Treating Gallstones

March 21, 2017

Treating Gallstones

Outline of torso showing liver and stomach with cross section of gallbladder with stones.The gallbladder is an organ that stores bile. This is a substance that helps with digestion. Deposits in bile can clump together, creating hard, pebble-like stones. These gallstones may not cause any symptoms. In most cases, gallstones have no symptoms. In some cases, though, they irritate the walls of the gallbladder. Or they can block flow of bile out of the gallbladder. If they fall into the common bile duct, stones can block the flow of bile into the small bowel. This can lead to jaundice, pain, or serious infection. Stones are treated only if you have symptoms. If treatment is needed, your healthcare provider will discuss your choices with you. The most common treatments are listed below.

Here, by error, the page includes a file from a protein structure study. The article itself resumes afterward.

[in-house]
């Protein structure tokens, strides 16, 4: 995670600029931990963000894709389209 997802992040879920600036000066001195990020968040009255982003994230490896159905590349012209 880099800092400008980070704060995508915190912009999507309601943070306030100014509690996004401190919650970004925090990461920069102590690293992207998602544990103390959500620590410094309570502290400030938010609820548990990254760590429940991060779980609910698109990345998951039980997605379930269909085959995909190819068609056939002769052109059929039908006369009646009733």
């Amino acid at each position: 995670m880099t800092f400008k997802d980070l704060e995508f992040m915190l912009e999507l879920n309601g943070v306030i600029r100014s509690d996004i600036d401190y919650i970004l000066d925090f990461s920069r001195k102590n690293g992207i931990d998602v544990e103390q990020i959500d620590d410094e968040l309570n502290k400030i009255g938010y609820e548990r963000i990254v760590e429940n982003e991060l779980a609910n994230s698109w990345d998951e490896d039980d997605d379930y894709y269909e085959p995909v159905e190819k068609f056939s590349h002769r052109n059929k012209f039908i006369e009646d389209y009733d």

Medicines to dissolve gallstones don't really work. 


ERCP (endoscopic retrograde cholangiopancreatography) is an outpatient procedure that needs heavy sedation to remove stones. It uses a thin tube with video and X-rays to locate stones blocking the flow of bile. The stones are then removed. ERCP may be done alone. Or it may be used before surgery is done to remove the gallbladder.


A cholecystectomy is an operation to remove the gallbladder and its contents (gallstones). Today, most cholecystectomies are done laparoscopically. This means using several very small abdominal incisions. Cholecystectomy may also be done with the traditional single, larger incision. 

Prevent future symptoms

After treatment, you should follow a low-fat diet. This diet includes lean meats, lean poultry, and fish. Avoid full-fat dairy products. And limit vegetable oils. Read food labels to be sure they’re low in fat.


March 21, 2017


Approach to the patient with incidental gallstones. UpToDate, Dissolution therapy for the treatment of gallstones. UpToDate, Patient Information: Gallstones (Beyond the Basics). UpToDate, Patient selection for the nonsurgical treatment of gallstone disease. UpToDate, Uncomplicated gallstone disease in adults. UpToDate

Reviewed By:  

Freeborn, Donna, PhD, CNM, FNP,Image reviewed by StayWell medical illustration team.,Lehrer, Jenifer, MD